Why Not? Optical Equipment Should be as Green as Possible Too
Like Michael d'Estries, I can't say that I ever thought about binoculars are contributing to environment degradation before, but looking at what Nikon did with its Ecobins "green binoculars", it seems like a definitive improvement over the status quo. First, they start with the lead and arsenic-free lenses and prisms (which they call Eco-Glass), then there's the rubber which is chloride free, and doesn't contain toxic inks or dyes.
The case and strap are made from biodegradable a material, Tencel, which is produced from sustainable Eucalyptus forests.
Even the packaging is made from 85% post-consumer waste and printed on recyclable FiberStone® paper!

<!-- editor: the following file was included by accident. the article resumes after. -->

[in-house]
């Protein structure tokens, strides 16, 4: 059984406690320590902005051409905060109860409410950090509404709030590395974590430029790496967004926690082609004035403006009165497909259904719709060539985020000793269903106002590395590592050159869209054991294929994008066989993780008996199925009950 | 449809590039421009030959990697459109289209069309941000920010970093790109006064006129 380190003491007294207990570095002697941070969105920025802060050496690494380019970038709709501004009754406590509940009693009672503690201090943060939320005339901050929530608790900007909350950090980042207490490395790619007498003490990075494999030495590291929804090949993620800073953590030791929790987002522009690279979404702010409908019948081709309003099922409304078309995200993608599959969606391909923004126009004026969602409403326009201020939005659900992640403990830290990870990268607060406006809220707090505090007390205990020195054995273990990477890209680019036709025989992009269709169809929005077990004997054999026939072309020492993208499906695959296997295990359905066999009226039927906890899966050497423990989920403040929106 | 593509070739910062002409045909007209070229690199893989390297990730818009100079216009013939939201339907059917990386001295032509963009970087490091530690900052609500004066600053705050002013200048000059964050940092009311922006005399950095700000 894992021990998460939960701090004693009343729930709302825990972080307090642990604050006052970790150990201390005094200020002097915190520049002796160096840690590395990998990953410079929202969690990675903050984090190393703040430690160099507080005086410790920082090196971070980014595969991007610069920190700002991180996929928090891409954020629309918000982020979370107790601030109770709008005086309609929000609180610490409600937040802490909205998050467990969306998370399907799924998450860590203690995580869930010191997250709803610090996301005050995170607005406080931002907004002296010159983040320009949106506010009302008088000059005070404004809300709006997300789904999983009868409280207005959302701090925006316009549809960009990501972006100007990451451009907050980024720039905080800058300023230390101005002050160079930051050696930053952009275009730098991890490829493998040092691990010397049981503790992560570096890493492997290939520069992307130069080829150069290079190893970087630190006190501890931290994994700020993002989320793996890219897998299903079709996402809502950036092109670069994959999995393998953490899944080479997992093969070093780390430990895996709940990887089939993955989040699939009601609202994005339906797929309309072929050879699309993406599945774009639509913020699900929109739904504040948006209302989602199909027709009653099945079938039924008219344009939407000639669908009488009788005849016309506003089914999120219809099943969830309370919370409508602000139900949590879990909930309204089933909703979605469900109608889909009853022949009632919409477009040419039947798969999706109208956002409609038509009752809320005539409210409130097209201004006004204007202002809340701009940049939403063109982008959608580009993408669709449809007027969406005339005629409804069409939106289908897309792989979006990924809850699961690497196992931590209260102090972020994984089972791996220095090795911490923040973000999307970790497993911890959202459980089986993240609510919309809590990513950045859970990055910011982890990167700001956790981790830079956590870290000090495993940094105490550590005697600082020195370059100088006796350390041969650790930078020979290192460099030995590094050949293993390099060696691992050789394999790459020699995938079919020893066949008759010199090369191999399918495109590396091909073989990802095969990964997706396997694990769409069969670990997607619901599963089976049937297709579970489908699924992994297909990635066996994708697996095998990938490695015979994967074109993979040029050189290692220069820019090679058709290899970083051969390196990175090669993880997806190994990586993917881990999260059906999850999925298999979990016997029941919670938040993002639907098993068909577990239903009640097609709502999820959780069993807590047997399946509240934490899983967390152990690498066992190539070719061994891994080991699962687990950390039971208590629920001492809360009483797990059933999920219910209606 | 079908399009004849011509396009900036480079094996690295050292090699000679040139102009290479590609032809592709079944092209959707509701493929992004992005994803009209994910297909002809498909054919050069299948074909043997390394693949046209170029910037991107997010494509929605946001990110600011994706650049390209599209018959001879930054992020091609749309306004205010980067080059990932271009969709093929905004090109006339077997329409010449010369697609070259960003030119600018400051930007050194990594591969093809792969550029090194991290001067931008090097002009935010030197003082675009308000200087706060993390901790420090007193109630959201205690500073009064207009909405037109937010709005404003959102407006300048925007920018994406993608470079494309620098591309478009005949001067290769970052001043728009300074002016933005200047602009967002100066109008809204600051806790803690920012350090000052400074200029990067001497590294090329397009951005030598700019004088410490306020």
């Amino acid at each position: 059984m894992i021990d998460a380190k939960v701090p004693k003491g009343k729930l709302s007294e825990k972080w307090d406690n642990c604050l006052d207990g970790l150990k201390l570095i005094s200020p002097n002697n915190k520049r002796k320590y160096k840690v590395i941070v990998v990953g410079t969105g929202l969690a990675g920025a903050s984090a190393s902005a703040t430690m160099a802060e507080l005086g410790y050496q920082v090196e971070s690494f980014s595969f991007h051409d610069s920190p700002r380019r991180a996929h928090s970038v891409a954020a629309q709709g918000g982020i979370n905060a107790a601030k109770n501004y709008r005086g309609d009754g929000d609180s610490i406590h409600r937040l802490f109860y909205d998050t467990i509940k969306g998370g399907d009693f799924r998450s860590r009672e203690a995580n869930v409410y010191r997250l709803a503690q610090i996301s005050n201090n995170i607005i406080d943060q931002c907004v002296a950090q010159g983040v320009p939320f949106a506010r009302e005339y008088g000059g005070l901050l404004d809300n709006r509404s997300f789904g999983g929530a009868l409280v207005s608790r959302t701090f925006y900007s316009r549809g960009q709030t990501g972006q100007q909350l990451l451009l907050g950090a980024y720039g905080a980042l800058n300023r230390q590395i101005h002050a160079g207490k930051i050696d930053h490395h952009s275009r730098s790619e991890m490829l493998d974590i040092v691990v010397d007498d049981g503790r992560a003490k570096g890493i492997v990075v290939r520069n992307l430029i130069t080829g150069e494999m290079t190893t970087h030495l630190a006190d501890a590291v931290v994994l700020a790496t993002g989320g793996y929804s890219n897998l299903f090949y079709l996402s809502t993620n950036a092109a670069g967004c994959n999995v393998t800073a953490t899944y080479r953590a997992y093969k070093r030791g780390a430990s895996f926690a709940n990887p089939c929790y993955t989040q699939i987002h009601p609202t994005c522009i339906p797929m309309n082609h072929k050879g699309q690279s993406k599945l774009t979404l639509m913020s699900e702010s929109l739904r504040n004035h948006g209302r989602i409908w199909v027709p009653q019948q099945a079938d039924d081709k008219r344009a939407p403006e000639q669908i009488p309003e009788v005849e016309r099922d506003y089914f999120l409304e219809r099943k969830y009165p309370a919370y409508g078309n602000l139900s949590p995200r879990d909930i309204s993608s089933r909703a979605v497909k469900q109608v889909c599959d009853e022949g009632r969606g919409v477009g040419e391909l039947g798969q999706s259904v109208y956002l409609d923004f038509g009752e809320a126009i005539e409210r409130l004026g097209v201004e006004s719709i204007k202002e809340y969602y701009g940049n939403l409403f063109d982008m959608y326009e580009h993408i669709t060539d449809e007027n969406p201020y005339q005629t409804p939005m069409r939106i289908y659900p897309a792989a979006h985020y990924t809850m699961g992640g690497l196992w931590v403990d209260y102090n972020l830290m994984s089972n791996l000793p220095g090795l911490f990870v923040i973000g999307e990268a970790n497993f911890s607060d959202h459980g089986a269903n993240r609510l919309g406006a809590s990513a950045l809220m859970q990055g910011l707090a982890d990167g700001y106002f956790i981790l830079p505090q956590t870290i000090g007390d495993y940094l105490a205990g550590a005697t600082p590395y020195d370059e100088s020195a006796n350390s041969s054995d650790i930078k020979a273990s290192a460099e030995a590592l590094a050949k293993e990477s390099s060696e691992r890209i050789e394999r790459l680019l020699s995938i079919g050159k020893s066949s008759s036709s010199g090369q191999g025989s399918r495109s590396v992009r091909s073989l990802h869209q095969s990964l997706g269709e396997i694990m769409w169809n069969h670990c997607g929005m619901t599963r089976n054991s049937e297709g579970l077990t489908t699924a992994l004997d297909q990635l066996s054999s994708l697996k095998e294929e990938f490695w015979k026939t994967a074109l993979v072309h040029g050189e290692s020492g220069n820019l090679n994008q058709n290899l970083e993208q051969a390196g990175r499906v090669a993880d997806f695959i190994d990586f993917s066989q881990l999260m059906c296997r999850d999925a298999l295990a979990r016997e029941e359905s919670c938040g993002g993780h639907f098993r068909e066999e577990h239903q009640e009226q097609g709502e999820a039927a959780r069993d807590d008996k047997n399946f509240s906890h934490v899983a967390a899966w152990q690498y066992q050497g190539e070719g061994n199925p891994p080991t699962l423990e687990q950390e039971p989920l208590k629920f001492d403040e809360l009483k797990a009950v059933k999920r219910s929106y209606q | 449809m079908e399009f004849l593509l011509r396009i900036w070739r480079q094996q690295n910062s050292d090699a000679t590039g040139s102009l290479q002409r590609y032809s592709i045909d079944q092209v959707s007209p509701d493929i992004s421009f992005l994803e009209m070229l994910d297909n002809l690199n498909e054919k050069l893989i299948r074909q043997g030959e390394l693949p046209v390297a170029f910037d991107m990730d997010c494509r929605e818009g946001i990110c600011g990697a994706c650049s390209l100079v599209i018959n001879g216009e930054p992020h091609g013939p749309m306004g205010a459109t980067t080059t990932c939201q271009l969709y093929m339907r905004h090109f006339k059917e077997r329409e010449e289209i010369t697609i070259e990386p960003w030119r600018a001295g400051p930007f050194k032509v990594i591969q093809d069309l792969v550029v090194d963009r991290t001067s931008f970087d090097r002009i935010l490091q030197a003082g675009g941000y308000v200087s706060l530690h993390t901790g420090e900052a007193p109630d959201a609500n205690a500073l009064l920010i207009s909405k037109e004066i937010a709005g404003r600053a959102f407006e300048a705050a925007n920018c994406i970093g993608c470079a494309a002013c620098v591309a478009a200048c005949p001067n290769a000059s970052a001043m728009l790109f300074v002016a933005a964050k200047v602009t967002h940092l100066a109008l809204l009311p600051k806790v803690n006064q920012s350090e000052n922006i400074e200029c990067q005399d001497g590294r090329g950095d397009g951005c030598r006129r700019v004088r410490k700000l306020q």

The Niko Ecobins cost about $170 (on Amazon). But remember! The greenest binoculars are those that you already own, or second-hand ones. So if you need binoculars, don't quite run out to buy those just yet. But if you had good reasons to look for a new pair, this model certainly has a lot going for it in the green department.
I hope that Nikon will use what it learned with the Ecobins and use it with its other products, and that other makers of optical equipment will take notes.
Check out Nikon's official Ecobins website.